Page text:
Screenshot 2014-08-27 at 2.35.25 PM

The U.S. Fish and Widlife Service is sticking with its research and saying a proposed Purple Line—a light rail train line that would run from Bethesda to New Carrollton—will not have an impact on any endangered or threatened species, despite a lawsuit filed this week that claims otherwise.

Friends of the Capital Crescent Trail and two Maryland residents filed suit in federal court Tuesday to block the Purple Line, claiming the $2.4 billion line would harm two endangered shrimp-like species: The Hay's Spring amphipod and Kenk's amphipod. The suit, filed in U.S. District Court for the District of Columbia, was lodged against the Fish and Wildlife Service, the Department of Transportation, the Department of Interior, and the Federal Transit Administration. The plaintiffs want the government to reroute part of the line because construction of the Purple Line, the suit alleges, could hurt the Rock Creek watershed where the two species live.

The project cleared the federal environmental review process in March. The suit says this process was rushed and incomplete.

But the Fish and Wildlife agency still says the project would have no effect on any endangered or threatened species, Meagan Racey, a spokeswoman for the USFWS,  writes in an email to City Desk. Their habitat, the agency, is far away from the construction.

In January 2014, we found that this purple line project would have no effect on endangered, threatened or candidate species, including the endangered Hay's spring amphipod and the Kenk's amphipod, a species that is a candidate for protection under the Endangered Species Act. The Center for Biological Diversity, Center for Sustainable Economy and others provided more information in a 'notice of intent' to sue earlier this summer and in a meeting with us. We recently thoroughly re-evaluated our initial determination in light of that information, and we have reaffirmed our previous findings that, based on the best available science, the project will have no effect on these two amphipods.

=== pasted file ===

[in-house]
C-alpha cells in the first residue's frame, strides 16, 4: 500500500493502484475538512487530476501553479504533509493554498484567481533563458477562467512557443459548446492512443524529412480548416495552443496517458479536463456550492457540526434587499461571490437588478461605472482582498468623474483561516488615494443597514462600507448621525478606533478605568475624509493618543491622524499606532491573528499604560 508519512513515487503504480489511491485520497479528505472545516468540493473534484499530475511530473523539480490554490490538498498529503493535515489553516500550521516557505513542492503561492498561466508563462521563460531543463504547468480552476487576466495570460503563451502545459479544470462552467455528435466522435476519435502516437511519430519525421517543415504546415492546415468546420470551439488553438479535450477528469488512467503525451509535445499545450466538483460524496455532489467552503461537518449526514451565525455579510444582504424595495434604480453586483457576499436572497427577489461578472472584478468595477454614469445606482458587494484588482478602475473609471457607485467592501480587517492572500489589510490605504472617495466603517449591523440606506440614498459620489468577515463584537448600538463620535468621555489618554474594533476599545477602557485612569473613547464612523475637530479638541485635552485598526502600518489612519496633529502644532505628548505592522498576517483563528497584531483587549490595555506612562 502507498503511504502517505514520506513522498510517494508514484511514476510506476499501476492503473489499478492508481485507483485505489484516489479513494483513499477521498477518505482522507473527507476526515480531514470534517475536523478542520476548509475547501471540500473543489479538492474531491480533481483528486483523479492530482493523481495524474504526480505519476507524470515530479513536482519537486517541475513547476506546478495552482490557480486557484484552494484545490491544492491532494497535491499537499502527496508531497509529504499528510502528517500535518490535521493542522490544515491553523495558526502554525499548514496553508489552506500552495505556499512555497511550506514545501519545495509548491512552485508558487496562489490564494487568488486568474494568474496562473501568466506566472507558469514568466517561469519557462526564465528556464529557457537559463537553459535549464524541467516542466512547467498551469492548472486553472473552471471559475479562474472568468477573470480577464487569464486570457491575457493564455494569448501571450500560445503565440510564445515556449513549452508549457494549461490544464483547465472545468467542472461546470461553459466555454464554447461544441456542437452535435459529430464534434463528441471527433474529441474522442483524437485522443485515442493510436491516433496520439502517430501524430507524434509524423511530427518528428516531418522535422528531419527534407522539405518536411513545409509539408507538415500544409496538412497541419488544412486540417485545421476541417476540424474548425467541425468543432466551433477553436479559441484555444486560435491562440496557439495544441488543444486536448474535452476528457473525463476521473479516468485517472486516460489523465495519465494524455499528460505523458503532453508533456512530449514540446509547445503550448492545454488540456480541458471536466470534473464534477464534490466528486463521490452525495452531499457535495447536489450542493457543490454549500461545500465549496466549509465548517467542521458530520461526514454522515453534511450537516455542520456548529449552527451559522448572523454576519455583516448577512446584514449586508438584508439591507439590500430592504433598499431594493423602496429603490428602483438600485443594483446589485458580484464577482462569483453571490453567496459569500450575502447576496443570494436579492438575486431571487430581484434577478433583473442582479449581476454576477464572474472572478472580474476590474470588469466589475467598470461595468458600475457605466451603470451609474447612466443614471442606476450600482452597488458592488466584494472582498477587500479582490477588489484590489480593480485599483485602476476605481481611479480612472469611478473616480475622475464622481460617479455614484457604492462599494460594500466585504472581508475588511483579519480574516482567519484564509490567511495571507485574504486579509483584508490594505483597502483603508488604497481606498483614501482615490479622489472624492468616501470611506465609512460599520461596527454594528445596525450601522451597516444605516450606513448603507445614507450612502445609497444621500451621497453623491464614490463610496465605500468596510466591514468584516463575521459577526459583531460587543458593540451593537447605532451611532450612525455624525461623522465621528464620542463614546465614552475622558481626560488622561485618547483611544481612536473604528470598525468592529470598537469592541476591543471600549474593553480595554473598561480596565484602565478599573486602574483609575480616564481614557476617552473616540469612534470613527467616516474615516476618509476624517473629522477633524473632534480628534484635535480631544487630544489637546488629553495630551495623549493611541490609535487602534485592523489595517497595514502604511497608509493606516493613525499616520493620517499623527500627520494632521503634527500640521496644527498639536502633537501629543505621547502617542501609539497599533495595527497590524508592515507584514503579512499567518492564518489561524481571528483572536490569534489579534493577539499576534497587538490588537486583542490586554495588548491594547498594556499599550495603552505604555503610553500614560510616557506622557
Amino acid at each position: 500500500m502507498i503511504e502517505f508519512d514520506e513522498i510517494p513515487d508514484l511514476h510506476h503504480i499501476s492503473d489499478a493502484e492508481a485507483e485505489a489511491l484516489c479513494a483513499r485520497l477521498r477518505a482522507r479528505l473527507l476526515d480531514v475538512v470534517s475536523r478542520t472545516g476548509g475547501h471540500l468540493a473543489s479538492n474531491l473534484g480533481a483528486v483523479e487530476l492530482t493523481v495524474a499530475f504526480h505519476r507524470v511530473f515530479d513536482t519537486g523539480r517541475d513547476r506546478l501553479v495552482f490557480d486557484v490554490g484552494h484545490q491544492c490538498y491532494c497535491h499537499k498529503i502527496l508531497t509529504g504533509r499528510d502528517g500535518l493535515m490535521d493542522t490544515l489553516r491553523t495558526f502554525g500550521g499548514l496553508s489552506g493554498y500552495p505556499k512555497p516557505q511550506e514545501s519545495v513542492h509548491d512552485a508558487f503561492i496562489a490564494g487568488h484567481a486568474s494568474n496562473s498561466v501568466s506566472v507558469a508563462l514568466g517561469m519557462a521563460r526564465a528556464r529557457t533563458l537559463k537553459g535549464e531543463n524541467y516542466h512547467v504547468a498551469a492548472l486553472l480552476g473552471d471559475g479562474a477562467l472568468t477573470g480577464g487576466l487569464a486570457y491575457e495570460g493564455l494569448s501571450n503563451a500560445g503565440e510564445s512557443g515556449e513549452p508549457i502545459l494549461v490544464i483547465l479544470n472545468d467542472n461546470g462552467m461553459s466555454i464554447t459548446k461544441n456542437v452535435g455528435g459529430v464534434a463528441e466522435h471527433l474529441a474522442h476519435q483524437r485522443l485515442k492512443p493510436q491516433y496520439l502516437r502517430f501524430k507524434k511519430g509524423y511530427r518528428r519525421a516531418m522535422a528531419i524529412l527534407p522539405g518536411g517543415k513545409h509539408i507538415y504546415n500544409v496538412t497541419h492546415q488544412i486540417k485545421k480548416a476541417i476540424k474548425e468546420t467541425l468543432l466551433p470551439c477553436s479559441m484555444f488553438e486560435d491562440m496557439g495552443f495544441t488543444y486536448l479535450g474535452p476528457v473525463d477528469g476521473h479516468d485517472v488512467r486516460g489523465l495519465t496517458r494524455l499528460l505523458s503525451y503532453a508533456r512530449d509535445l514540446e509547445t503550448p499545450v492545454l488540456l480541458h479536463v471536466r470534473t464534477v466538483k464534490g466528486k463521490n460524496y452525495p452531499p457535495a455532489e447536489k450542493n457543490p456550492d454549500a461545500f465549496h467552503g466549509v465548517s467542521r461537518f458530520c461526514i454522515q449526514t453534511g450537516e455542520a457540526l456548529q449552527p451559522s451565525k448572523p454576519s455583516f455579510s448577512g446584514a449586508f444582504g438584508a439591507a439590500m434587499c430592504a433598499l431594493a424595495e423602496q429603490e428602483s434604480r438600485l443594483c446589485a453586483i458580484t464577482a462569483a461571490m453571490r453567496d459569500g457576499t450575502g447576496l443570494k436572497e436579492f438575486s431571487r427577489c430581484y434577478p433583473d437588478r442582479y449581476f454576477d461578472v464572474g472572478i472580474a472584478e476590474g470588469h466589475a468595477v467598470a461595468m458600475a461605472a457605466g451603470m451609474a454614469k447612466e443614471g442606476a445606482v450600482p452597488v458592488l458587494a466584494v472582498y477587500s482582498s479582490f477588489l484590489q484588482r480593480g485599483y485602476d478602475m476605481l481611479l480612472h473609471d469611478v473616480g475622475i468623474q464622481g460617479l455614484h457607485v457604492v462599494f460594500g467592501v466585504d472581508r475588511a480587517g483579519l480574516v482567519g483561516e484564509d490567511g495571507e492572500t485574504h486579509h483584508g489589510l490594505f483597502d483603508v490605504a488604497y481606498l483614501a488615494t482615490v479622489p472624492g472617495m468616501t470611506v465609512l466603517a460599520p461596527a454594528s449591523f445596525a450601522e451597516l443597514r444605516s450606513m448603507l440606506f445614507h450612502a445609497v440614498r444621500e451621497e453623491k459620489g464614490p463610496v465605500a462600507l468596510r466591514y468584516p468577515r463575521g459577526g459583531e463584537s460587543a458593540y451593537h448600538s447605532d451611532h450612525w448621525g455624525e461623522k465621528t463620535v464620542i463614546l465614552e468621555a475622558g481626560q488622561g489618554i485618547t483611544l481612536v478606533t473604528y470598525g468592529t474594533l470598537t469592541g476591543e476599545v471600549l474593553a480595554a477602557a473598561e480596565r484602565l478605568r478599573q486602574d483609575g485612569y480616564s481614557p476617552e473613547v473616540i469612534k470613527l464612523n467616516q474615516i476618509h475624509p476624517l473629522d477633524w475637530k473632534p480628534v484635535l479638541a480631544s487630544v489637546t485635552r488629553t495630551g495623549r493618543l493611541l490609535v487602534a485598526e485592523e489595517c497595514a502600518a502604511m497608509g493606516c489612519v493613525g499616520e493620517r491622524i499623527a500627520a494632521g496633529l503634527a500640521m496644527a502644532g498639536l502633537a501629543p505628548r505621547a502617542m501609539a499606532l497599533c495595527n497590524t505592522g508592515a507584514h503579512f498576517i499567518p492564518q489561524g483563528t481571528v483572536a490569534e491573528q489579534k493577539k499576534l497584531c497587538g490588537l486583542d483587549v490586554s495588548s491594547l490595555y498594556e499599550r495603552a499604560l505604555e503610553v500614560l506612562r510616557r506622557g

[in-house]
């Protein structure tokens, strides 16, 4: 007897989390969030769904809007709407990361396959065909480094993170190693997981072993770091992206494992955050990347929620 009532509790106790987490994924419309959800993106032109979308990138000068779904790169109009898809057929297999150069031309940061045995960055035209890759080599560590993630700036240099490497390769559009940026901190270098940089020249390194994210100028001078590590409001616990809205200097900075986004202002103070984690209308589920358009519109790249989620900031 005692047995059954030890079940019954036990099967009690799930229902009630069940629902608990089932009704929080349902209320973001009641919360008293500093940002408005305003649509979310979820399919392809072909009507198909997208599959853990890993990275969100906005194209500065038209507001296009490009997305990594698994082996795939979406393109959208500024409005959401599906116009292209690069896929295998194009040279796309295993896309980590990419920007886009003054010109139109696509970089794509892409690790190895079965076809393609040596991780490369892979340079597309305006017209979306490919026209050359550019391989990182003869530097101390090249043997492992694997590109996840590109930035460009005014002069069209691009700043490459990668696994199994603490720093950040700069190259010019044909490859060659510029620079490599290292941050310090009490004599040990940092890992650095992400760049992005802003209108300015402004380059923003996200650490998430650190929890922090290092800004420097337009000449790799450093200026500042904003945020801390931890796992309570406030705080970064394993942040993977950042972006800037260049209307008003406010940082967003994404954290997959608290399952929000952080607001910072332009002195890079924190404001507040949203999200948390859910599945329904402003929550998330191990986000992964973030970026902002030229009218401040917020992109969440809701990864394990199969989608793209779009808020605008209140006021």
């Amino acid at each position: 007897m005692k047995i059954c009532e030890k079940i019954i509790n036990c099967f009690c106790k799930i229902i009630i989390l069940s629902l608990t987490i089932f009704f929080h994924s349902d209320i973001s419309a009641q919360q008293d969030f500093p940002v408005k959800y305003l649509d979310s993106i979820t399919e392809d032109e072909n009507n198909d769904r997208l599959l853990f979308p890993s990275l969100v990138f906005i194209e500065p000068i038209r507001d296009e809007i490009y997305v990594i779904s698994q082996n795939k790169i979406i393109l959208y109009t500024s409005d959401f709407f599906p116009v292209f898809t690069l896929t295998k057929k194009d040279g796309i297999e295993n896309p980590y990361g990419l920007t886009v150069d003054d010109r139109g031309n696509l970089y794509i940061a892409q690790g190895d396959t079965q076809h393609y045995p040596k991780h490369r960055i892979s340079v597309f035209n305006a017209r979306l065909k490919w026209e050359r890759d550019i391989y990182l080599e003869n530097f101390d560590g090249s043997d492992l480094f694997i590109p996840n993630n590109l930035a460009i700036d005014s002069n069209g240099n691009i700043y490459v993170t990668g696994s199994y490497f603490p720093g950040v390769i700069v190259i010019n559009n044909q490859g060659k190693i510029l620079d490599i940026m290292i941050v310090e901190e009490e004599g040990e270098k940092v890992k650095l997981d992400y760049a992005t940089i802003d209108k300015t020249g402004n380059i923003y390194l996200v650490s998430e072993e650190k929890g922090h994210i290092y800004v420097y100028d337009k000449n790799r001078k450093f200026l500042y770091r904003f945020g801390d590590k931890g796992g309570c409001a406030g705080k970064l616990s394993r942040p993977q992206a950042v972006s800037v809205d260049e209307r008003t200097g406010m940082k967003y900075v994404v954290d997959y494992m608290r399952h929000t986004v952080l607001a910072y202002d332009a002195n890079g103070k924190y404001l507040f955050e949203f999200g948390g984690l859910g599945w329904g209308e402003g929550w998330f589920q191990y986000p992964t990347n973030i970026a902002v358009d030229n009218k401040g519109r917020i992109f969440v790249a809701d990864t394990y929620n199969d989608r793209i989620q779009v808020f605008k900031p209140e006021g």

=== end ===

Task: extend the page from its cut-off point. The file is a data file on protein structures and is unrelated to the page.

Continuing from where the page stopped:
Construction of the project is slated to start in 2015 and the line is expected to open in 2020.

Read the suit below, and below that, read a letter the USFWS wrote to the FTA explaining why the project poses no threat to the species. Read more U.S. Fish and Wildlife Says Purple Line Will Not Threaten Endangered Species

Gear Prudence: Am I Cheating on My Hybrid With a Road Bike?

gearprudence

Gear Prudence: I’ve made a terrible mistake. I’ve been in a three-year relationship with a sturdy hybrid bike that’s met all my urban bike commuting needs. Or so I thought. On vacation I decided it might be fun to try something new, so I rented a high-end road bike and went for a 20-miler over some hilly terrain. Sweet Mother of God, riding this bike was like a religious experience. The efficiency with which power was transferred from my legs to the pedals was a revelation. I didn’t know riding a bike could feel this way. As a good Catholic girl, I assumed biking, like all worthy pursuits, must involve pain and sacrifice. The hills are the penance I pay for all my daily transgressions. Now I look at my trusty cycling partner and wonder if I can remain faithful. I don’t want to succumb to the materialistic desires of the flesh but I’ve been forever changed. I’ve asked my cycling friends for help and, of course, they just lead me into the temptation of acquiring a more expensive bike. What am I to do? —Resist Or Accept Destiny By Idealizing Kinetic Energy?

Dear ROADBIKE: Your vacation fling found you with a powerful new sensation between your legs. Now as you longingly recall your time away, you can’t help but project what could be. Maybe there’s white wine and wistful sighing and bubble baths involved. But what does it mean for your current ride? While three years with a bike is a solid commitment, most bicycle relationships aren’t lifelong. Maybe it’s time for you and your hybrid to go in for some counseling—with a trained bike-shop professional. A tune-up or some upgrades (new wheels? a new drivetrain?) could help rekindle the spark. Though probably not. Most of the time, a bike is what it is.

But before you slough off your sturdy steed, put foremost in mind your more quotidian needs. Most days aren’t for carefree 20-milers through rolling hills. What about your regular cycling life? Will you need to alter the new bike (slow it, even) with a rack, fenders, and a new seat to make it suitable for your daily commute—thus robbing it of the sleek splendor that drew you to it in the first place? Will you be afraid to introduce your new bike to your friends for fear of raised eyebrows and behind-your-back whispers about your mutual suitability? Will you need all-new cycling attire, so that when you’re out in public you look like an appropriate couple? New partners bring new complications.

Read more Gear Prudence: Am I Cheating on My Hybrid With a Road Bike?